Growing up, I always found a way to be different.
Nine and squirming at the back of the line on picture day, the shortest kid in the class.
Thirteen and stick thin, coming home from 3-hour-long gymnastics practices to sit in front of the television and watch ER. Bowl of ice cream in one hand. Spoon in the other.
Always and forever unable to sit still in itchy tights or pantyhose that ran the moment I reached to adjust them.
Fifteen in sweatpants and crumpled t-shirts, my straightened hair awkwardly juxtaposing this.
And yet I forgot for a time that there’s a beauty in being different. Being weird.
Writers always say they’ve been writing since they could spell out the alphabet. I didn’t leech onto writing like that. My room was cluttered with ribbons, medals and trophies. My eclectic stack of diaries were pushed to the bottom of my desk drawer, buried under stacks of computer paper and old homework assignments.
But now, twice a week, I free myself from all expectations of reality for 75 minutes at a time and allow myself to be whoever I want to be.
There’s a beauty in that. I cannot even begin to justify it to the non-writers, the naysayers.
Anyone who can fill out a job application by themselves can write. They can sit down with a fresh sheet of loose-leaf paper and let the words bleed together incoherently on the page until what once was clean has become dirty. What was once a tree becomes a work of calligraphy. An artist’s canvas. What once was pure has been tarnished with our broken thoughts, unspoken worries and grandiose dreams.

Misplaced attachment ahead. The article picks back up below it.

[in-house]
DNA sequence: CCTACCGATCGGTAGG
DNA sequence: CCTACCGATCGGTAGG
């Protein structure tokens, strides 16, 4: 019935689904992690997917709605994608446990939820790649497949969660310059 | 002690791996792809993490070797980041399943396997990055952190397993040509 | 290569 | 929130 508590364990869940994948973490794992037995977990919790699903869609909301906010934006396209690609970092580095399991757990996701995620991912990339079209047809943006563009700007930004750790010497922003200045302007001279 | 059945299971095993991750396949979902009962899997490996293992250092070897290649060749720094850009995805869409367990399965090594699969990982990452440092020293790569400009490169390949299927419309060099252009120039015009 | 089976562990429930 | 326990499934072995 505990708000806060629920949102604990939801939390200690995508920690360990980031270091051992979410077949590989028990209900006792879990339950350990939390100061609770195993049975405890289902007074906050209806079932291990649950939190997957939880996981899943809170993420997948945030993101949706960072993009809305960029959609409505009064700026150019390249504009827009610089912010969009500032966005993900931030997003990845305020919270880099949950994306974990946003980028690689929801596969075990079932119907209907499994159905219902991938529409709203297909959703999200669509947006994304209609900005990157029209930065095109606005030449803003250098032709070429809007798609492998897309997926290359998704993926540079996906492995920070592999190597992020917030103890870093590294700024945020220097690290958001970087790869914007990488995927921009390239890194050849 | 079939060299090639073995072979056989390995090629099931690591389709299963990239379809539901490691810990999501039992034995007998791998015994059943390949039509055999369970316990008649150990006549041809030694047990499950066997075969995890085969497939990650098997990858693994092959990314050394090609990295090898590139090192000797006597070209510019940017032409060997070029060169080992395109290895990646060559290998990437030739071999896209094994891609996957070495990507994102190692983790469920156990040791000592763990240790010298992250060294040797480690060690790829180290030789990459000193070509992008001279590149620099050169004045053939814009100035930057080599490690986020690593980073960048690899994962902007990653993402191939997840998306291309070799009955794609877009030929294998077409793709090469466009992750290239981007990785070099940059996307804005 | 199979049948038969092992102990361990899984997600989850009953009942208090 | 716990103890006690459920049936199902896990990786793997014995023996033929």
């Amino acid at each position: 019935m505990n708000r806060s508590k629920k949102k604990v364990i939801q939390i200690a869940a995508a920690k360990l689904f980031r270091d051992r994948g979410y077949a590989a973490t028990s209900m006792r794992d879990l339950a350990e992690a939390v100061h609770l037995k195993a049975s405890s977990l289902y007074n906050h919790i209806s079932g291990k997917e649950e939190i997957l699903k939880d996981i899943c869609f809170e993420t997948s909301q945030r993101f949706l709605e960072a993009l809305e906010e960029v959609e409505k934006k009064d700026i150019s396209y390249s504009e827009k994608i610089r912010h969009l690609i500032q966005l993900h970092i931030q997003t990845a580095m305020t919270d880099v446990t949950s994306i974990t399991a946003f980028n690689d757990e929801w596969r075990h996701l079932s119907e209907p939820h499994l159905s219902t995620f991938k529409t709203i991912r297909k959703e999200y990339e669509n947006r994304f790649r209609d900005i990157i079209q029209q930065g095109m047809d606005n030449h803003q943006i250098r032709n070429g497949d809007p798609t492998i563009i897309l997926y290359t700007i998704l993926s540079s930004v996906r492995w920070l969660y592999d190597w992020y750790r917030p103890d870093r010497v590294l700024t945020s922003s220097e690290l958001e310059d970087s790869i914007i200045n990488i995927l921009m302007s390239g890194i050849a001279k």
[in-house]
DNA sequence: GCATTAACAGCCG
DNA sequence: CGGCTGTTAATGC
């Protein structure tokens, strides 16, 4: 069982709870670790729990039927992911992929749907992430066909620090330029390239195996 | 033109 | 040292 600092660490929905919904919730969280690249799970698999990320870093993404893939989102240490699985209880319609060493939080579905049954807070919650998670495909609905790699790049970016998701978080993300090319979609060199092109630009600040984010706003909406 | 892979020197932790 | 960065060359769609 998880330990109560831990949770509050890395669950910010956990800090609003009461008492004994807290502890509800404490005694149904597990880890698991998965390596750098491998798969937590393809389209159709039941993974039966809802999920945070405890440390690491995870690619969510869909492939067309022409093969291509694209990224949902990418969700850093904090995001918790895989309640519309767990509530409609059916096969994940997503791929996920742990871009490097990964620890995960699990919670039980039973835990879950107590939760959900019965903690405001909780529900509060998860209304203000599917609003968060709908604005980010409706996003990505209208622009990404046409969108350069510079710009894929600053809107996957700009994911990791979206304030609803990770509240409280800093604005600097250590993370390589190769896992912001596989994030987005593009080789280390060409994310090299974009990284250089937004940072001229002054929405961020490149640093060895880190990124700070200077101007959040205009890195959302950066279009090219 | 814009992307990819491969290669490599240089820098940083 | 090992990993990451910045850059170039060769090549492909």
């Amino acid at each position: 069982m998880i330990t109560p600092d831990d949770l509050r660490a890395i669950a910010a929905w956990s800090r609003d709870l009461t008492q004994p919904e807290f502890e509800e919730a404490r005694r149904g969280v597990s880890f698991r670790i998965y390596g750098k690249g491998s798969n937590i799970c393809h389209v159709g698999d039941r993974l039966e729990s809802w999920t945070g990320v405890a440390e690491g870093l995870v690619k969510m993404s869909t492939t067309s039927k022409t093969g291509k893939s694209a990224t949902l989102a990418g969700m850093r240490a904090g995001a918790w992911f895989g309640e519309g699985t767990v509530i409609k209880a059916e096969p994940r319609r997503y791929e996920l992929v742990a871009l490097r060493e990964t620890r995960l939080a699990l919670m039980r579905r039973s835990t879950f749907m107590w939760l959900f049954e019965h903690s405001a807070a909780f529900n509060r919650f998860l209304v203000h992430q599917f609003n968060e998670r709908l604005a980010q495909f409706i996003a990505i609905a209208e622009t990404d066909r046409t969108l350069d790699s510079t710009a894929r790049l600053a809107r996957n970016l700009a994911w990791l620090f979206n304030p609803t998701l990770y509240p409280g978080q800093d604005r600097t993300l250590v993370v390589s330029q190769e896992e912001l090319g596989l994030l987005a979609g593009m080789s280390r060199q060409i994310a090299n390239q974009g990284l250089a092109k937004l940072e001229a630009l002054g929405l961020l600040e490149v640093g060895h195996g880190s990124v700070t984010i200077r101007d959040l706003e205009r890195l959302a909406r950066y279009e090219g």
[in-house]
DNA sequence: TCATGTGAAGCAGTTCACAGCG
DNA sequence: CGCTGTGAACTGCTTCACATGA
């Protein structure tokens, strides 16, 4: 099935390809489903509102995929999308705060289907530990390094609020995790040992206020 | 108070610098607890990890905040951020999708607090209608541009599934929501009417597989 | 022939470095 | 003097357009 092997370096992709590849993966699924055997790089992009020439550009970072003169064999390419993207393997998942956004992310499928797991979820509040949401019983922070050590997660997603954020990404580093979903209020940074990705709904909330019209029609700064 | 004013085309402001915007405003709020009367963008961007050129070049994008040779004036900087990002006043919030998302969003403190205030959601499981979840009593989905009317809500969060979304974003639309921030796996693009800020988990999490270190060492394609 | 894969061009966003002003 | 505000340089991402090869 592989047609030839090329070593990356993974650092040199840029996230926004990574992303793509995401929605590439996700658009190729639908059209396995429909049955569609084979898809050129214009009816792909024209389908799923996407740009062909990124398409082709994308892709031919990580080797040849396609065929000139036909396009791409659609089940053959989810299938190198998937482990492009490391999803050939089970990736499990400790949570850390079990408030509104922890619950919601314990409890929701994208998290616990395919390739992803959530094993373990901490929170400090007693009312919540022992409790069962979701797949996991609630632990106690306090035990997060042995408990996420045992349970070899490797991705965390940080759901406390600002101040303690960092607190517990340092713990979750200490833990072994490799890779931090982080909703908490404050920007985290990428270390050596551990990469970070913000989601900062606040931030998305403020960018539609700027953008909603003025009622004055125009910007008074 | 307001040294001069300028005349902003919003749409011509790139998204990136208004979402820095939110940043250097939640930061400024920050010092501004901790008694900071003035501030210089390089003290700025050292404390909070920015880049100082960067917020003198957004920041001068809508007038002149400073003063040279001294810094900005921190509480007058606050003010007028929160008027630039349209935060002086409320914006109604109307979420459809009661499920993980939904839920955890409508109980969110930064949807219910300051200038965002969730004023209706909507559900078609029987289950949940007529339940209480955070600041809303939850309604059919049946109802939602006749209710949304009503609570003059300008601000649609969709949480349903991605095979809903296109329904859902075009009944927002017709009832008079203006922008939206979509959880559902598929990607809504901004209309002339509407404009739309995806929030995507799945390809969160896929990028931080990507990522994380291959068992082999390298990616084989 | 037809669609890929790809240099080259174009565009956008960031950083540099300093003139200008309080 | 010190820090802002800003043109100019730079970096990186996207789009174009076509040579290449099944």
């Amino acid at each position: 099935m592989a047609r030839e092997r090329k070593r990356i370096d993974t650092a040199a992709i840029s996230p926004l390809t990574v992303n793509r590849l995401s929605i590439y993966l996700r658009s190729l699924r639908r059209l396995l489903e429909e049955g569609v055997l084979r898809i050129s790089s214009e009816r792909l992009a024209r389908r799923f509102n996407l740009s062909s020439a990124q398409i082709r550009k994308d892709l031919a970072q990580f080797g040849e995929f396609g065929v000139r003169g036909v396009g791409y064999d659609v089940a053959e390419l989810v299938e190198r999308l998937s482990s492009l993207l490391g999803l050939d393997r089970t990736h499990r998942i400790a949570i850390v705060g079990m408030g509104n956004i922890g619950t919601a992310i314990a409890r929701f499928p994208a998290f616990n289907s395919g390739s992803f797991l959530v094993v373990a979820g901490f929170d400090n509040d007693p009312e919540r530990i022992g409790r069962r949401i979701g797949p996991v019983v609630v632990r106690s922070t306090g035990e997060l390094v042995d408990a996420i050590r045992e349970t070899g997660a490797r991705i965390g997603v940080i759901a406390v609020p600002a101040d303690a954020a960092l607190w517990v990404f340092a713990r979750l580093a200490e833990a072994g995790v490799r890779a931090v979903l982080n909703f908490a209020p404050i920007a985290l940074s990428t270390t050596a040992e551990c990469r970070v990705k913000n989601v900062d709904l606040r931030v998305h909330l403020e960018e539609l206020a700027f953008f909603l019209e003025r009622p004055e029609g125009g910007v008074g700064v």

It took me twenty years to become a writer. But I was one all along. I wrote for my intermediate school newspaper in fifth grade. Swore that off for about eight years.
And at barely seventeen, in a sleep-deprived and delusional state, I made the ridiculous decision to write a 50,000-word novel in a single summer.
Normal kids worked and goofed off. Wasted three months trying to turn six shades of orange. I did that too. Had a foolproof method for that, actually.
Turn on iPod. Bake in sun until I couldn’t stand it any longer. Jump into pool. Climb back out. Grab earphones. Repeat.
I worked nights at Rita’s sitting on the freezer and relishing in all-you-can-eat free water ice. After my shift, my stick red lips stained, I’d come home to write until 2 a.m. Often forgetting I still had that red polo on. Just clacking away at a keyboard in my room, the whole house quiet while I hashed out details of a romance I’d only dreamed about. The kind of guy I wanted to fall in love with me. My best friend kept me writing. “I want him to be real,” she once said.
I hadn’t met him yet, but I knew everything about him.
There are bloggers and there are writers. And then, there are writers (like me) who blog.
I’m compelled to figure out why some guy is complaining about a blind woman who lives in the apartment above him playing classical music. Why does anyone hear entirely fabricated conversations in their head? Please, please oh please, tell me I am not insane. I’m just a writer.
That is all I ask of you, my fellow writers and bloggers. I ask you to believe that writing is uncontrollable. That I cannot put up an invisible fence and expect myself to not run into it and get electrocuted.
Sometimes, I feel like I’m running in circles, but in the end, I always return to the person I was meant to be. A little bit weird. A lot bit crazy. A writer.
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